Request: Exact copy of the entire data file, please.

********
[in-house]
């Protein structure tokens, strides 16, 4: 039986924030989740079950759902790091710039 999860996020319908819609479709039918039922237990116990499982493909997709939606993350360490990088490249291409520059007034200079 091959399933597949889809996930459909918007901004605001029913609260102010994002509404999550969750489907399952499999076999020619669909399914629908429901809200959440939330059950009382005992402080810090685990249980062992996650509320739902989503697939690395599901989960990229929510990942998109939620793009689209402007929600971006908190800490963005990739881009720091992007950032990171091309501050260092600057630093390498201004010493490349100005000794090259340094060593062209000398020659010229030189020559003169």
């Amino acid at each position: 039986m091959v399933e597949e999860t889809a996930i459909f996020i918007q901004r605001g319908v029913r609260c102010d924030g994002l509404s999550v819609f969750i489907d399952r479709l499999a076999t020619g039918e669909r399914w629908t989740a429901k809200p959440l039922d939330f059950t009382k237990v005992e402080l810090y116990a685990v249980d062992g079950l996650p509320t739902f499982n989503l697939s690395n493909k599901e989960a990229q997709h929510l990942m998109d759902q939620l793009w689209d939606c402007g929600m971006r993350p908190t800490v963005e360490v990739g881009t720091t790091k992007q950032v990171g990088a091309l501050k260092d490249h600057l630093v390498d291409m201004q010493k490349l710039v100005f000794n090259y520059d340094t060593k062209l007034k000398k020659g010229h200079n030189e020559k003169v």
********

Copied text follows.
[in-house]
């Protein structure tokens, strides 16, 4: 039986924030989740079950759902790091710039 999860996020319908819609479709039918039922237990116990499982493909997709939606993350360490990088490249291409520059007034200079 091959399933597949889809996930459909918007901004605001029913609260102010994002509404999550969750489907399952499999076999020619669909399914629908429901809200959440939330059950009382005992402080810090685990249980062992996650509320739902989503697939690395599901989960990229929510990942998109939620793009689209402007929600971006908190800490963005990739881009720091992007950032990171091309501050260092600057630093390498201004010493490349100005000794090259340094060593062209000398020659010229030189020559003169």
């Amino acid at each position: 039986m091959v399933e597949e999860t889809a996930i459909f996020i918007q901004r605001g319908v029913r609260c102010d924030g994002l509404s999550v819609f969750i489907d399952r479709l499999a076999t020619g039918e669909r399914w629908t989740a429901k809200p959440l039922d939330f059950t009382k237990v005992e402080l810090y116990a685990v249980d062992g079950l996650p509320t739902f499982n989503l697939s690395n493909k599901e989960a990229q997709h929510l990942m998109d759902q939620l793009w689209d939606c402007g929600m971006r993350p908190t800490v963005e360490v990739g881009t720091t790091k992007q950032v990171g990088a091309l501050k260092d490249h600057l630093v390498d291409m201004q010493k490349l710039v100005f000794n090259y520059d340094t060593k062209l007034k000398k020659g010229h200079n030189e020559k003169v």